Planning and Teaching with UDL
Jodie Black and Terry Greene
By Jodie Black & Terry Greene, Fleming College
This Patch is about planning to teach, and then teaching, and then reflecting for next time. You may not have realized this yet, but our attempts to teach are much like our attempts to play Tetris. We have plans to maneuver students into just the right places so that they all fit nicely and then disappear. But when we play the game, they show up in all these different sizes and shapes and speeds and get jumbled up and the game is over and we reflect on what happened before trying again. This is actually turning out to be a terrible, mostly untrue analogy.
What is true is that we can expect students to arrive in different shapes and be moving at different speeds in different directions. Students are highly variable, and that variability isn’t a surprise – we can plan ahead for it. One of the ways to intentionally plan for learner variability without lowering standards is using the UDL guidelines. Another truth is that when we plan ahead for this expected variability, more students have a better chance of learning the awesome stuff you that have to teach.
Still, when we put our plans into action, sometimes things work as well as we’d hoped, and sometimes they pretty much tank. Whether putting our plans into action becomes a soaring success or a total bust, we’d better reflect on what happened in order to improve the next time. We’re taking the fundamental plan, teach, reflect pattern and adding a Universal Design for Learning (UDL) lens to it. Now, let’s let those pieces drop. Here are some UDL tips for:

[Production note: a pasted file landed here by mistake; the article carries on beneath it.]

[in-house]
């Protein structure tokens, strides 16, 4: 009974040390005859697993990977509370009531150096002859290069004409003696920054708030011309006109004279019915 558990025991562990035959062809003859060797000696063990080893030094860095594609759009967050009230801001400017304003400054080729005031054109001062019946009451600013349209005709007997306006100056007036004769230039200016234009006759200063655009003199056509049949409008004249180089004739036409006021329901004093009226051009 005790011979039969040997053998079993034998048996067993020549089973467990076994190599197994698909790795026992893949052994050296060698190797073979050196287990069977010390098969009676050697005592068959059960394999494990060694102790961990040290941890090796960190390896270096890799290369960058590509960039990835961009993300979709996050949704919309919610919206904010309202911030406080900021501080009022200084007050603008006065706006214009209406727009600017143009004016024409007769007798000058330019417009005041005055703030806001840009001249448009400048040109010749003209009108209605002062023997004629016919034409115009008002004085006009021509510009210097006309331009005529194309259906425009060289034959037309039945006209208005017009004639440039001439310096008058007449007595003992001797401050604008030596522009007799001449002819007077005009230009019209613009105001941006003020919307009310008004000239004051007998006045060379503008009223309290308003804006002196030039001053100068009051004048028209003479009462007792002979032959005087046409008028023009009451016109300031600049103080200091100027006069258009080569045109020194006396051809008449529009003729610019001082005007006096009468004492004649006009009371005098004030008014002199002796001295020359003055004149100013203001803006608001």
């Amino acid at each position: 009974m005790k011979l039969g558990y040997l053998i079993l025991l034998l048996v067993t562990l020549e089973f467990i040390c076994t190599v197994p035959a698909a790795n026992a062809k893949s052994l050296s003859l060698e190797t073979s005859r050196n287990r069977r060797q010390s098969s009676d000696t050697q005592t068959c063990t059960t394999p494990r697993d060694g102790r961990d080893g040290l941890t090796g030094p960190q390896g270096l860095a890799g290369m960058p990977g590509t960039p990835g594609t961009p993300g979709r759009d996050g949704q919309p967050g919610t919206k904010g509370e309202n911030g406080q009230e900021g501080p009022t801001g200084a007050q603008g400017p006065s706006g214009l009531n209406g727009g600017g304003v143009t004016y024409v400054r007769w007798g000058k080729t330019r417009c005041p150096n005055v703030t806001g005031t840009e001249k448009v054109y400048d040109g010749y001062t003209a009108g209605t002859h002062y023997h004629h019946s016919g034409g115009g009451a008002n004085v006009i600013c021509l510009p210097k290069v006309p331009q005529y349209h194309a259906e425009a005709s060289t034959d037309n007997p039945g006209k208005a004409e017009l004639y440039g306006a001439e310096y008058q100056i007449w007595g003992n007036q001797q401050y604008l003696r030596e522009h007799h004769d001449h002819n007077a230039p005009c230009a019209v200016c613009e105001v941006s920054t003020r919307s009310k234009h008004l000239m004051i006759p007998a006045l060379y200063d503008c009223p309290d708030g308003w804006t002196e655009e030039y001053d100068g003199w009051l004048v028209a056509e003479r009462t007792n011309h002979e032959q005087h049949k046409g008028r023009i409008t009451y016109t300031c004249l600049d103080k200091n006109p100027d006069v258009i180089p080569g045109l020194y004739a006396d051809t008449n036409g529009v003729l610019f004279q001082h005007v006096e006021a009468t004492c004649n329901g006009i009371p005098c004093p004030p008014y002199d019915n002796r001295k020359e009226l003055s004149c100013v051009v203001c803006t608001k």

- planning to teach,
- teaching that plan,
- reflecting on teaching from that plan, &
- applying what you learned for the next plan.
Phase 1: Making Plans for Learning
Think about these things when making your lesson plan:
- Start with a clear learning goal
- Create different ways to present this content
- Identify different ways students can express what they know
- Plan for relevant choices to engage students and increase motivation
- Plan an assessment that matches the learning goal
- Plan out opportunities to give students mastery oriented feedback
- Identify unnecessary barriers in your curriculum and instruction and remove them
Phase 2: Actually Teaching
Do these things when carrying out your plans:
- Be explicit about the learning goal
- Review what happened last class
- Communicate high expectations for all learners
- Demonstrate or model
- Explain images using words
- Show images to visualize explanations
- Transition between topics clearly
- Refer to your lesson plan openly
- Clarify and explain new vocabulary
- Guide students in making choices
- Provide Specific, timely and relevant feedback
Phase 3: The Post-Game Show
Reflect on how things went by answering some of these questions:
- What worked well about your lesson?
- What didn’t go as planned?
- Did the students meet the learning goals of the lesson?
- How do you know?
- How would you adjust the instruction next time you teach this topic?
- What are the students now ready to do next class?
Phase 4: Back to The Drawing Board
This is actually phase one again, so go back up there. We told you it’s a cycle!
The Authors of this Patch
- Jodie Black is a Teaching & Learning Specialist (a.k.a. pedagogical whisperer) in the Learning Design & Support Team at Fleming College. She also teaches in the Community Integration through Cooperative Education program. She has a B.A. in History, a B.Ed. in Special Education and, if you’re reading this after September 2017, she probably also has an M.Ed. in Curriculum.
- Terry Greene is a Learning Technology Specialist at Fleming College. He has a M.Sc. in Instructional Design & Technology from the University of North Dakota and a B.Ed. from The University of Alberta.
Featured photo: “angry square” flickr photo by calamity_sal https://flickr.com/photos/calamity_sal/5010274744 shared under a Creative Commons (BY) license